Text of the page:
That day, I decided that I would finally make a declaration of some kind, a disclosure, anything that might break the silence. I waited until Hesus Sang had draped the towel around his waist and he stood shaving in front of a mirror. His face was too smooth for shaving, but I wasn't about to shatter his illusions. I was dressed in my jeans and Catholic Youth T-shirt and matching cap and windbreaker. "Can I, like, speak to you about something really serious?" I asked. He was headed toward his locker by then, feeling shaven and brazen, eager to get dressed. He walked with his arms arched, as if he'd been some buffed-up Asian-Latin cowboy.
"Can it wait?" he asked. "How about dinner?"
I fidgeted in discomfort. "I can't afford that."
"I own a restaurant," he said.
"Oh," I looked on perplexed. "That's right, the Salvadoran-Korean Express."
"Got it!" he said. "Hope it won't take long—I got physics homework. Could you help me?"
"I'm failing history," I answered. "And math," I added, as if adding to a list of youthful failures. I didn't have much else to say for myself. I had nothing to offer him except this belief that my feelings, for some reason, mattered and needed to be reciprocated lest I fall into a state of depression that would endure to old age and I'd die a tragic hero of unrequited love (so many of my Chilean aunts had).
I followed him through the doors of the standard mini-mall store with its confining hole-in-the-wall look and was surprised to feel comfortable inside. The restaurant was furnished by modest foldout (but padded) chairs and patio tables. Pictures of both Salvadoran and South Korean landscapes decorated the walls and green plants hung from the ceiling. I was introduced first to Mr. Sang, a short thin-faced man who surprised me by bowing. Mrs. Sang (maiden name Leticia Contreras) greeted me in reticent English, as if fearing her pronunciation. Mr. Sang asked her to bring us sodas using broken Spanish. She answered in spartan Korean, telling him what I took to mean, "Get it yourself." Neither spoke English well. But perhaps silence was required between them to get on with the matter of survival and prosperity and the simultaneous multiplication of the Salvadoran-Korean communities. The couple had spent some twenty years working at their restaurant while giving birth to their five sons. I met only two of them that night, the two brothers who worked for the Salvadoran-Korean Express. Hwan-Jose was the youngest, the shortest, and the most prepubescent-looking, practically a child at sixteen. He wore a busboy apron that tightened into his small frame and made him disappear behind it. Kyong Javier, the older brother, was more to my demanding taste. Kyong Javier resembled Hesus and bore the same arrogant stride of manner, although he was shorter and, again for my taste, not as enticing as the president of the Catholic Youth. "He never finished school," said Hesus with surprising disdain as if to warn me to avoid him like radiation.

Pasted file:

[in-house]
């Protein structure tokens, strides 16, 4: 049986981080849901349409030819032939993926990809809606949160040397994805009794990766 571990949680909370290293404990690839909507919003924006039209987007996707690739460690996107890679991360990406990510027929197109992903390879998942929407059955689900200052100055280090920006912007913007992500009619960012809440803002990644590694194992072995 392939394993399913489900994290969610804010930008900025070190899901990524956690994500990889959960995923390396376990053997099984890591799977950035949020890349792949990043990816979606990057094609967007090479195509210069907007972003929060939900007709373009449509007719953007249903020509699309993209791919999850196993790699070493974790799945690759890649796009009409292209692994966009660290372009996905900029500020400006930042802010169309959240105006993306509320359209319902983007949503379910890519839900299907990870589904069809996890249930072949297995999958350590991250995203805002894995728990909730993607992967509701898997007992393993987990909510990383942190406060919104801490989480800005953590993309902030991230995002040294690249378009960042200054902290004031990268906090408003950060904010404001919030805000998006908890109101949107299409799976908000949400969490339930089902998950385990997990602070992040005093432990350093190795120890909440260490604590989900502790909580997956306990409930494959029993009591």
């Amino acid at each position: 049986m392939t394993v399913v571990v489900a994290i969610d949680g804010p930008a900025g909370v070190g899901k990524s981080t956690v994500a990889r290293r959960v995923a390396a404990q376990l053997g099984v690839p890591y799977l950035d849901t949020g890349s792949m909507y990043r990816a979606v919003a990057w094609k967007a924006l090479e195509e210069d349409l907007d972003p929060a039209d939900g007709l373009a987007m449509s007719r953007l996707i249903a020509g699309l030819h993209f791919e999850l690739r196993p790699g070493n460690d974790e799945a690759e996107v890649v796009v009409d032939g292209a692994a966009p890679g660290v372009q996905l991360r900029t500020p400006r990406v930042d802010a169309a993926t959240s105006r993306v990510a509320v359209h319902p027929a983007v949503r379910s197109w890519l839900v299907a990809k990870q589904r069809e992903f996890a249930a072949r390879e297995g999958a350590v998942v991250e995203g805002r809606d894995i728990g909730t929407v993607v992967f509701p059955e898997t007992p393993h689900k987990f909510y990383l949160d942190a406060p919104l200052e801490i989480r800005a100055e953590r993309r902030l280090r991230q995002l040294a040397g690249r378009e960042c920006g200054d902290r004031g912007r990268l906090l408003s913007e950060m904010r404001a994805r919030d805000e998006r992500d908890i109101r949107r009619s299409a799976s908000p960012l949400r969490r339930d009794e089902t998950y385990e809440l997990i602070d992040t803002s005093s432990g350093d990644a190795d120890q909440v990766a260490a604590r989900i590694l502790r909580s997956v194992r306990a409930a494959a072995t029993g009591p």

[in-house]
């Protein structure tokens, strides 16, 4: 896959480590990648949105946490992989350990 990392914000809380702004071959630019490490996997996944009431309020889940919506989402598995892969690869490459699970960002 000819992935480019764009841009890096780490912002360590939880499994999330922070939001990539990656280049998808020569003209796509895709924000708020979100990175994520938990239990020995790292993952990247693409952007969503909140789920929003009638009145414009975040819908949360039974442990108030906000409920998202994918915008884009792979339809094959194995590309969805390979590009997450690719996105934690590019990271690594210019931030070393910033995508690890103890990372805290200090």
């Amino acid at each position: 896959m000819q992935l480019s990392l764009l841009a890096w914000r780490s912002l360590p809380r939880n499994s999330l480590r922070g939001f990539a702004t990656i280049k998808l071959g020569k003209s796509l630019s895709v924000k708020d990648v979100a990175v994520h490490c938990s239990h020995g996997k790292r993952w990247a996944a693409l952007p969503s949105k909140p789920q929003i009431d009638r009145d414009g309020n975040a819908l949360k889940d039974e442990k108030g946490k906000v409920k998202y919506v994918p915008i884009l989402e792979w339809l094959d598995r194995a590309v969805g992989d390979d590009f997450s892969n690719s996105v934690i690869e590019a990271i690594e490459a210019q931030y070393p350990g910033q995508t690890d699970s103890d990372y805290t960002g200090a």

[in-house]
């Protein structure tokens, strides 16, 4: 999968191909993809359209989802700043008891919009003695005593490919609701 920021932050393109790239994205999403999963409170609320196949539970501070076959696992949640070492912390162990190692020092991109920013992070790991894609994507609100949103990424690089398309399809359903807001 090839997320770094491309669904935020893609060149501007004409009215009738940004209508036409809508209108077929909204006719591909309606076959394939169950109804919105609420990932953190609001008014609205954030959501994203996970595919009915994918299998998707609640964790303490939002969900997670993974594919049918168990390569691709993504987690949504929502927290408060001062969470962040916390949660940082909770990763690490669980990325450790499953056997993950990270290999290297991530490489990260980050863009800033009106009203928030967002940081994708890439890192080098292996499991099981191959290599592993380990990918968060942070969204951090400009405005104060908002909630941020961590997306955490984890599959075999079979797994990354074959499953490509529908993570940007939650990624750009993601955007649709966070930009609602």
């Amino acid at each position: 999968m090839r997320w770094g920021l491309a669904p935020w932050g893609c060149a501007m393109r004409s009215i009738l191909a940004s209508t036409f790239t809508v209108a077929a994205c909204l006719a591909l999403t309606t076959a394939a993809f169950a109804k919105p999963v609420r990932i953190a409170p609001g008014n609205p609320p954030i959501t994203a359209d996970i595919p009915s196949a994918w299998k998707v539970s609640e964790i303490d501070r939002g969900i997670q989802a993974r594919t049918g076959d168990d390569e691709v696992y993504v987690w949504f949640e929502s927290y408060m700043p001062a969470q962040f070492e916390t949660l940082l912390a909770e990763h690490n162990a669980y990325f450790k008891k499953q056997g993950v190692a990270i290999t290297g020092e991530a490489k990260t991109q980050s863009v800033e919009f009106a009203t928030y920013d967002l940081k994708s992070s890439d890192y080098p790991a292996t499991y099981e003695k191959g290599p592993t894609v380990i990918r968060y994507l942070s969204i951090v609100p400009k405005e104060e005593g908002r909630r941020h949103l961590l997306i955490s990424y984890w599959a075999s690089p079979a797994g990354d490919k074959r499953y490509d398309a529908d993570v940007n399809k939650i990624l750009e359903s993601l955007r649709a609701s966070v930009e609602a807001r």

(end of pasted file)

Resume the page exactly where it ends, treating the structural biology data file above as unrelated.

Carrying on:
Mrs. Sang served us tamales with bi bim bap and an assortment of other dishes I could hardly name. She smiled at us with a cocky reassurance as if to suggest she rated the best, if only, Korean-Salvadoran cook in the world. The aromas arising from the table, pickled cabbages and green corn tamales, entranced me, and, one might even say, seduced me.
"I—I love all of this," I told Hesus, uncertain of what else to say.
His red lips looked stained in kimchi. "Yeah, little hole in the wall, keeps the family going. Want more pulgogi with your chile relleno?"
"No, thank you. I think the sulong tang with albóndigas was rather filling. But you know what I really want to talk about ..."
"These last couple of months have been very special for me."
"Me, too," he said. "The faith grows within us."
"Uh, yeah, that too, what I really mean is ..."
"Yes? What?" He tore the leg of some poultry-like animal soaking in some inscrutable sauce.
"I feel very close to you."
"You should. We go to the same youth group, we're in the same school, even though it's too secular, my parents don't want to pay for Catholic prep."
"I prefer it that way—you get to meet different people."
"But we didn't meet because of school. You're in the slow courses, they segregate us too much, maybe I should tutor you to get you going in your senior year. I'm your mentor, anyway. What are mentors for?"
I sat crumpling the paper napkin. I didn't like that the conversation was headed in an academic direction.
"Are you a virgin?" I finally asked.
He looked unaffected. "Oh, you want to talk about sex."
"Not really talk."